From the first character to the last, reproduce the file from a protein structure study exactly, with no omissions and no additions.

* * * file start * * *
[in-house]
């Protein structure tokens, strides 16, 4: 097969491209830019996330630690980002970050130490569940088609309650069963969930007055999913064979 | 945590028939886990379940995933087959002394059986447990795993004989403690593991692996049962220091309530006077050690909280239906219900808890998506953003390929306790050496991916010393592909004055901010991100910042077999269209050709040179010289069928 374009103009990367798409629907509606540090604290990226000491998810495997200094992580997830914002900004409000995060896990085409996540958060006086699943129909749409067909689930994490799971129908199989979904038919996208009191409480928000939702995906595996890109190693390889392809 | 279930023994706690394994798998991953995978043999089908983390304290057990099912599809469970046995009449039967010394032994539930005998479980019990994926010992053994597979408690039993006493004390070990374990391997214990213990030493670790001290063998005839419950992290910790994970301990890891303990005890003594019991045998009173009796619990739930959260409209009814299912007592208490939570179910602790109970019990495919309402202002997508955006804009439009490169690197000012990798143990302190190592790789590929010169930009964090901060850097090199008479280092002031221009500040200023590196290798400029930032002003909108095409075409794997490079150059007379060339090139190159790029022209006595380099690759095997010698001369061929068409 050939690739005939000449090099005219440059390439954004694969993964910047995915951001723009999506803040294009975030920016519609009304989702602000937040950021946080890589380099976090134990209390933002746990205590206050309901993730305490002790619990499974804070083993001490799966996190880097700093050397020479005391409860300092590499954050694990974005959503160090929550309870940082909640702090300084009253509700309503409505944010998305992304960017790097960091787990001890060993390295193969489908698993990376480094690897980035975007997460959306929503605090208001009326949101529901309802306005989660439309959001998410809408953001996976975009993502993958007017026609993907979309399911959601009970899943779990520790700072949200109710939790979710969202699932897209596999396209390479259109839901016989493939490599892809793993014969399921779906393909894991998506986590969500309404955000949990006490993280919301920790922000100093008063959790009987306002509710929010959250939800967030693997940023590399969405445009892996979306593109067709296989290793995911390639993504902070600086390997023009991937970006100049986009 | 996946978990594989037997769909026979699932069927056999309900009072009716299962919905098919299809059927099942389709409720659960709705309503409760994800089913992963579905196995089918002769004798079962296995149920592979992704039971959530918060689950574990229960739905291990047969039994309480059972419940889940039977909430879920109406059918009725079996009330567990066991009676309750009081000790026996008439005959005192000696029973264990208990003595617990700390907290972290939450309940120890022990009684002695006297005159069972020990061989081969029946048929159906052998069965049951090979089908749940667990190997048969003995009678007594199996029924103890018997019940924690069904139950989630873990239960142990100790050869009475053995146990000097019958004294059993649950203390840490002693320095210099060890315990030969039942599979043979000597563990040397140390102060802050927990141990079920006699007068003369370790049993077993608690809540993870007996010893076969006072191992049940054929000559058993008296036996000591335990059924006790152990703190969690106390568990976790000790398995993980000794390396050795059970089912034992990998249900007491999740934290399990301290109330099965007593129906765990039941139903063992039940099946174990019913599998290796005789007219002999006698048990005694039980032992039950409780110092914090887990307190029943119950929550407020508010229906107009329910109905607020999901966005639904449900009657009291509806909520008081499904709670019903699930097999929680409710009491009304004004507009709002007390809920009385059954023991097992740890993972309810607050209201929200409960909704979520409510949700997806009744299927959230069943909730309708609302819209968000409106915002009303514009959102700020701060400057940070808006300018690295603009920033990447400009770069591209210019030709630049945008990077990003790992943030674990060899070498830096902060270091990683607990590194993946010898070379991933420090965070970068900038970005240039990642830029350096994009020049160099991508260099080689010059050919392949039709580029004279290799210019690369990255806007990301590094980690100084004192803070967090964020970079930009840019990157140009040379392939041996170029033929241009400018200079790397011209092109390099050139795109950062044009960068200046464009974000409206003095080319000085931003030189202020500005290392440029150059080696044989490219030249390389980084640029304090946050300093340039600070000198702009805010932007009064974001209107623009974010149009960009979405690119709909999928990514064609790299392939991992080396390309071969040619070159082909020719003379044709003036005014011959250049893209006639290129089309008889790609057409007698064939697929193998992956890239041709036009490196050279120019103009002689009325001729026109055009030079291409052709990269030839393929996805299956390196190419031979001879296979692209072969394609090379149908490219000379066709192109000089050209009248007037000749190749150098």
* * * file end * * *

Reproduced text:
[in-house]
């Protein structure tokens, strides 16, 4: 097969491209830019996330630690980002970050130490569940088609309650069963969930007055999913064979 | 945590028939886990379940995933087959002394059986447990795993004989403690593991692996049962220091309530006077050690909280239906219900808890998506953003390929306790050496991916010393592909004055901010991100910042077999269209050709040179010289069928 374009103009990367798409629907509606540090604290990226000491998810495997200094992580997830914002900004409000995060896990085409996540958060006086699943129909749409067909689930994490799971129908199989979904038919996208009191409480928000939702995906595996890109190693390889392809 | 279930023994706690394994798998991953995978043999089908983390304290057990099912599809469970046995009449039967010394032994539930005998479980019990994926010992053994597979408690039993006493004390070990374990391997214990213990030493670790001290063998005839419950992290910790994970301990890891303990005890003594019991045998009173009796619990739930959260409209009814299912007592208490939570179910602790109970019990495919309402202002997508955006804009439009490169690197000012990798143990302190190592790789590929010169930009964090901060850097090199008479280092002031221009500040200023590196290798400029930032002003909108095409075409794997490079150059007379060339090139190159790029022209006595380099690759095997010698001369061929068409 050939690739005939000449090099005219440059390439954004694969993964910047995915951001723009999506803040294009975030920016519609009304989702602000937040950021946080890589380099976090134990209390933002746990205590206050309901993730305490002790619990499974804070083993001490799966996190880097700093050397020479005391409860300092590499954050694990974005959503160090929550309870940082909640702090300084009253509700309503409505944010998305992304960017790097960091787990001890060993390295193969489908698993990376480094690897980035975007997460959306929503605090208001009326949101529901309802306005989660439309959001998410809408953001996976975009993502993958007017026609993907979309399911959601009970899943779990520790700072949200109710939790979710969202699932897209596999396209390479259109839901016989493939490599892809793993014969399921779906393909894991998506986590969500309404955000949990006490993280919301920790922000100093008063959790009987306002509710929010959250939800967030693997940023590399969405445009892996979306593109067709296989290793995911390639993504902070600086390997023009991937970006100049986009 | 996946978990594989037997769909026979699932069927056999309900009072009716299962919905098919299809059927099942389709409720659960709705309503409760994800089913992963579905196995089918002769004798079962296995149920592979992704039971959530918060689950574990229960739905291990047969039994309480059972419940889940039977909430879920109406059918009725079996009330567990066991009676309750009081000790026996008439005959005192000696029973264990208990003595617990700390907290972290939450309940120890022990009684002695006297005159069972020990061989081969029946048929159906052998069965049951090979089908749940667990190997048969003995009678007594199996029924103890018997019940924690069904139950989630873990239960142990100790050869009475053995146990000097019958004294059993649950203390840490002693320095210099060890315990030969039942599979043979000597563990040397140390102060802050927990141990079920006699007068003369370790049993077993608690809540993870007996010893076969006072191992049940054929000559058993008296036996000591335990059924006790152990703190969690106390568990976790000790398995993980000794390396050795059970089912034992990998249900007491999740934290399990301290109330099965007593129906765990039941139903063992039940099946174990019913599998290796005789007219002999006698048990005694039980032992039950409780110092914090887990307190029943119950929550407020508010229906107009329910109905607020999901966005639904449900009657009291509806909520008081499904709670019903699930097999929680409710009491009304004004507009709002007390809920009385059954023991097992740890993972309810607050209201929200409960909704979520409510949700997806009744299927959230069943909730309708609302819209968000409106915002009303514009959102700020701060400057940070808006300018690295603009920033990447400009770069591209210019030709630049945008990077990003790992943030674990060899070498830096902060270091990683607990590194993946010898070379991933420090965070970068900038970005240039990642830029350096994009020049160099991508260099080689010059050919392949039709580029004279290799210019690369990255806007990301590094980690100084004192803070967090964020970079930009840019990157140009040379392939041996170029033929241009400018200079790397011209092109390099050139795109950062044009960068200046464009974000409206003095080319000085931003030189202020500005290392440029150059080696044989490219030249390389980084640029304090946050300093340039600070000198702009805010932007009064974001209107623009974010149009960009979405690119709909999928990514064609790299392939991992080396390309071969040619070159082909020719003379044709003036005014011959250049893209006639290129089309008889790609057409007698064939697929193998992956890239041709036009490196050279120019103009002689009325001729026109055009030079291409052709990269030839393929996805299956390196190419031979001879296979692209072969394609090379149908490219000379066709192109000089050209009248007037000749190749150098």